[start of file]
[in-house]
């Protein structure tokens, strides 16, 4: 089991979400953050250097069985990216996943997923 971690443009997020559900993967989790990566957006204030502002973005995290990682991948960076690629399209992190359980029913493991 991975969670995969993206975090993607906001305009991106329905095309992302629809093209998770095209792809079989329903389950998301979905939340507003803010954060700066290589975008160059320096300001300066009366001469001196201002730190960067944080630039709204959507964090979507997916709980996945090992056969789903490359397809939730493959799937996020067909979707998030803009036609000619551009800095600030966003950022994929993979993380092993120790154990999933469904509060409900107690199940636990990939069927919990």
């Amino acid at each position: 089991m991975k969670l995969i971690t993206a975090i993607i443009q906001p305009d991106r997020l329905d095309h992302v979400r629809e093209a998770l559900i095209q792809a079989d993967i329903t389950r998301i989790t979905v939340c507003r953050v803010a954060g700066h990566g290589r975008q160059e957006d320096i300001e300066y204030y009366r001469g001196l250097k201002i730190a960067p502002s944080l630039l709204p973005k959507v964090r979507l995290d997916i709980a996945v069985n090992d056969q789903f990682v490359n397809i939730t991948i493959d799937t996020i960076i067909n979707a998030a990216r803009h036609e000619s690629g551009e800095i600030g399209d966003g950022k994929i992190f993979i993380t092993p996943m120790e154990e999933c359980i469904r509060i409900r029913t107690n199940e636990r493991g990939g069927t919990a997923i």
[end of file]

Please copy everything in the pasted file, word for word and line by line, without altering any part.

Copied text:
[in-house]
């Protein structure tokens, strides 16, 4: 089991979400953050250097069985990216996943997923 971690443009997020559900993967989790990566957006204030502002973005995290990682991948960076690629399209992190359980029913493991 991975969670995969993206975090993607906001305009991106329905095309992302629809093209998770095209792809079989329903389950998301979905939340507003803010954060700066290589975008160059320096300001300066009366001469001196201002730190960067944080630039709204959507964090979507997916709980996945090992056969789903490359397809939730493959799937996020067909979707998030803009036609000619551009800095600030966003950022994929993979993380092993120790154990999933469904509060409900107690199940636990990939069927919990």
């Amino acid at each position: 089991m991975k969670l995969i971690t993206a975090i993607i443009q906001p305009d991106r997020l329905d095309h992302v979400r629809e093209a998770l559900i095209q792809a079989d993967i329903t389950r998301i989790t979905v939340c507003r953050v803010a954060g700066h990566g290589r975008q160059e957006d320096i300001e300066y204030y009366r001469g001196l250097k201002i730190a960067p502002s944080l630039l709204p973005k959507v964090r979507l995290d997916i709980a996945v069985n090992d056969q789903f990682v490359n397809i939730t991948i493959d799937t996020i960076i067909n979707a998030a990216r803009h036609e000619s690629g551009e800095i600030g399209d966003g950022k994929i992190f993979i993380t092993p996943m120790e154990e999933c359980i469904r509060i409900r029913t107690n199940e636990r493991g990939g069927t919990a997923i």